It’s time to get tickets for the International Storytelling Festival, which will be held in Jonesborough, Tennessee, on October 7-9. This annual event attracts storytellers from around the world, so you’ll hear a wide variety of cultures and story genres represented, not only Southern mountain lore. The three-day event is entertaining and uplifting, well worth the trip in itself. However, more than two centuries of history are wrapped up in the little town of Jonesborough, so it deserves a visit any time of year.
Bronze plaques tell you this is the oldest town in Tennessee and capital of the lost State of Franklin, which failed to be admitted to the Union in 1788. You’ll find exhibits of artifacts from the Federal and Civil War periods of American history and you can tour buildings such as these:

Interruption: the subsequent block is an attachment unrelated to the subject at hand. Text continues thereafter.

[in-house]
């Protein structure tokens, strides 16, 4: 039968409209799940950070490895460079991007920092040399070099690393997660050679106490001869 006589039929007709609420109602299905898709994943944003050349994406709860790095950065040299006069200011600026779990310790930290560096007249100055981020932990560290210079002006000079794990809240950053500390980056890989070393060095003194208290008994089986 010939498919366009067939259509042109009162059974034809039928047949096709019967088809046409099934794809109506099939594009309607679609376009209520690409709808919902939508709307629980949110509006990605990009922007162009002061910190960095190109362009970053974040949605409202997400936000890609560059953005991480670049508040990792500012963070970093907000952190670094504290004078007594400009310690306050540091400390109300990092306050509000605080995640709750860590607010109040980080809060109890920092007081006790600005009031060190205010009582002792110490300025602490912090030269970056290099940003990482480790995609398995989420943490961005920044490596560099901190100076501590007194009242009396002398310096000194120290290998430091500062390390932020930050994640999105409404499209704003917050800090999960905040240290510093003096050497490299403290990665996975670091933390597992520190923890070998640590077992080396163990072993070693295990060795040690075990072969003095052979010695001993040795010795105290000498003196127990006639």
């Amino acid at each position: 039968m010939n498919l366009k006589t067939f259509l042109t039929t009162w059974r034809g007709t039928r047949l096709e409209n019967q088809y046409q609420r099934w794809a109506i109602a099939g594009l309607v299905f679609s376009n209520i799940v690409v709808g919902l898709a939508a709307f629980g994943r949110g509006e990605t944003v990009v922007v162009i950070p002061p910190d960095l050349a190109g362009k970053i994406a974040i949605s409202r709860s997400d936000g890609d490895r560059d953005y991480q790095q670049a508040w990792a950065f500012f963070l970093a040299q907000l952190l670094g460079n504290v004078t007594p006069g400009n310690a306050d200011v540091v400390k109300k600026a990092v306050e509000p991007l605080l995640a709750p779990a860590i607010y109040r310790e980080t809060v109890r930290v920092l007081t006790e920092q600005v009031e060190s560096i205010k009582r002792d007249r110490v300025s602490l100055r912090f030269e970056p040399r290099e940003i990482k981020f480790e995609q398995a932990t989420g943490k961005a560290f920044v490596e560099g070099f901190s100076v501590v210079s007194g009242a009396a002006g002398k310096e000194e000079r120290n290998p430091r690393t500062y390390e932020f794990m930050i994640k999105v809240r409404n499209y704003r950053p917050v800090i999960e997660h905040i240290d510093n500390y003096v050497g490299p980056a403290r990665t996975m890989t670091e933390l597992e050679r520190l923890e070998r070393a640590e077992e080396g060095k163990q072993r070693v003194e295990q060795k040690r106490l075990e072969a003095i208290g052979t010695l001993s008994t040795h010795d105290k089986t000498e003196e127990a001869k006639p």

- Sisters’ Row, a row house built in the 1820s by prominent Jonesborugh businessman Samuel Jackson for his three daughters. (Locals still call it “The Three Sisters.”)
- Chester Inn, an important lodging on the old stage road from Nashville to Washington, D.C. (Andrew Jackson stayed here on the way to his inauguration.)
- First Christian Church, originally built in 1870 and now the home to The Parson’s Table restaurant.
Small wonder that the National Trust for Historic Preservation chose Jonesborough as one of America’s Dozen Distinctive Destinations.”When you combine the spectacular natural beauty of the region with Jonesborough’s architectural and cultural heritage, it’s easy to see why this is such an ideal destination,” says the Trust’s president, Richard Moe.